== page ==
The U.S. Department of Education today posted online data on the graduation-rate performance of individual schools.
The new data follow state-level graduation rates for 2010-11 that the department released in December.
Both sets are based on states’ use of a common measure for graduation rates—the first school year they’ve done so—making it easier to compare student success across states and schools.
The new Adjusted Cohort Graduation Rate was designed to give a more accurate picture of high school completion. It calculates the percent of students entering 9th grade who graduate four years later. In the past, some states have tracked high school graduation rates using different formulas.
The ACGR released last year reflected a wide variation in student performance by state. In Iowa, 88 percent of 9th graders completed high school within four years while just 59 percent of those in the District of Columbia did.
The information posted today looks more closely at the school level, allowing states to review the patterns of performance in districts and individual communities.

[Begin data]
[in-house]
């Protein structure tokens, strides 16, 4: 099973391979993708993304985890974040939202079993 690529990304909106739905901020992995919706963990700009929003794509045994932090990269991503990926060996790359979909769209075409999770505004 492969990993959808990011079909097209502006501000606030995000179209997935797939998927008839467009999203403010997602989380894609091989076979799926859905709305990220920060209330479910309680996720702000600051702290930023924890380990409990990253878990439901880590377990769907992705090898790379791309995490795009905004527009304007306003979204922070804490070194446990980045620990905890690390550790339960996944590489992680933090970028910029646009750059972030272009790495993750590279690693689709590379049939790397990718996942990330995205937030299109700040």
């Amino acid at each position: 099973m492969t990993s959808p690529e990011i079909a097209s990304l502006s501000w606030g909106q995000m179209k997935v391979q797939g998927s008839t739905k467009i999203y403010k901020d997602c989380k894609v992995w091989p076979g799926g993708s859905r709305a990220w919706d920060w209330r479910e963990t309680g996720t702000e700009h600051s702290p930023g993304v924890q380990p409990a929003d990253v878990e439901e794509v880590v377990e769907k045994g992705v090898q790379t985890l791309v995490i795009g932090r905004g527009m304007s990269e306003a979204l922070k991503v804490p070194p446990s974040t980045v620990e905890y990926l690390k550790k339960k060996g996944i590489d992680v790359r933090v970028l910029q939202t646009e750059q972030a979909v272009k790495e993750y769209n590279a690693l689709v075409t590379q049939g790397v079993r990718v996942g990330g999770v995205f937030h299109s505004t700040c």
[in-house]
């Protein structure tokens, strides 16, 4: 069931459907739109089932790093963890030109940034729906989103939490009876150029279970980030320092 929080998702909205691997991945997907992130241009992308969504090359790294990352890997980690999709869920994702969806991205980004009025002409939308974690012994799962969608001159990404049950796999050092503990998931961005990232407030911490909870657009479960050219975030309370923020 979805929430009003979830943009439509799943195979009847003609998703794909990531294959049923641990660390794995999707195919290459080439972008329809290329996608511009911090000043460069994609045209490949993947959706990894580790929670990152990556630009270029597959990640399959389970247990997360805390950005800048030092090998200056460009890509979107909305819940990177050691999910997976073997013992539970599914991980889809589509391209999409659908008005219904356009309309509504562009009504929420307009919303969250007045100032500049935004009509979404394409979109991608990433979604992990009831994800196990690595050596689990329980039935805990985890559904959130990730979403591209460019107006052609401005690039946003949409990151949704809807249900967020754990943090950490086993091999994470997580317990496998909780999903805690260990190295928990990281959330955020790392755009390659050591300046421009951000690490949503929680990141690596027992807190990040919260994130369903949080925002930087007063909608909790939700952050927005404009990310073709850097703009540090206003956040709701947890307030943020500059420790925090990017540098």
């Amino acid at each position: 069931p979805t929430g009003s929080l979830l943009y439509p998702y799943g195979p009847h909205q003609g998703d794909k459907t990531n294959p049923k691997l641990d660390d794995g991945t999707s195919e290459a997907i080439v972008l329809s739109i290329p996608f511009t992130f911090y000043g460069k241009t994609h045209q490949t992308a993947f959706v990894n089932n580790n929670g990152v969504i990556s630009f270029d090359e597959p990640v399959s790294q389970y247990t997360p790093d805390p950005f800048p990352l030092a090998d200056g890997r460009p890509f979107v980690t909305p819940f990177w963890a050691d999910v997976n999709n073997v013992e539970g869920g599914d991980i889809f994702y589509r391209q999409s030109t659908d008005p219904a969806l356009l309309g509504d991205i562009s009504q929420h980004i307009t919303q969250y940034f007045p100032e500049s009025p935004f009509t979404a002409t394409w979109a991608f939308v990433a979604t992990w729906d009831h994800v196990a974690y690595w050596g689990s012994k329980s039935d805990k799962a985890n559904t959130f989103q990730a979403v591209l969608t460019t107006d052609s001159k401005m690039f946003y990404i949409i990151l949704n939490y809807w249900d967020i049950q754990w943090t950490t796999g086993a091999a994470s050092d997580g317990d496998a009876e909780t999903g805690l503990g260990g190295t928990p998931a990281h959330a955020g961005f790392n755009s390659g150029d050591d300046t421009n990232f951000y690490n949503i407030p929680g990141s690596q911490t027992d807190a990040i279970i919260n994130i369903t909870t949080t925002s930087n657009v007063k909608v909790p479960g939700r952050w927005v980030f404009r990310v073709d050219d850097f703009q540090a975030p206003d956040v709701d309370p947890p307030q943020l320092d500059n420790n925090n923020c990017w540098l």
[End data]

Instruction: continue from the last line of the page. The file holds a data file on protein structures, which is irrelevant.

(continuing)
Providing the data reflects an effort to improve transparency and equip families with information to hold schools accountable, according to a statement from the Education Department.
“Having good information is critical to making good decisions, and these high school graduation rates are a vital tool to help parents and school leaders make useful comparisons of student growth and success,” said U.S. Secretary of Education Arne Duncan in a statement. “These data will also help state, district, and school leaders better gauge progress and support their work to help more students graduate on time, ready for college and careers.”
A version of this news article first appeared in the College Bound blog.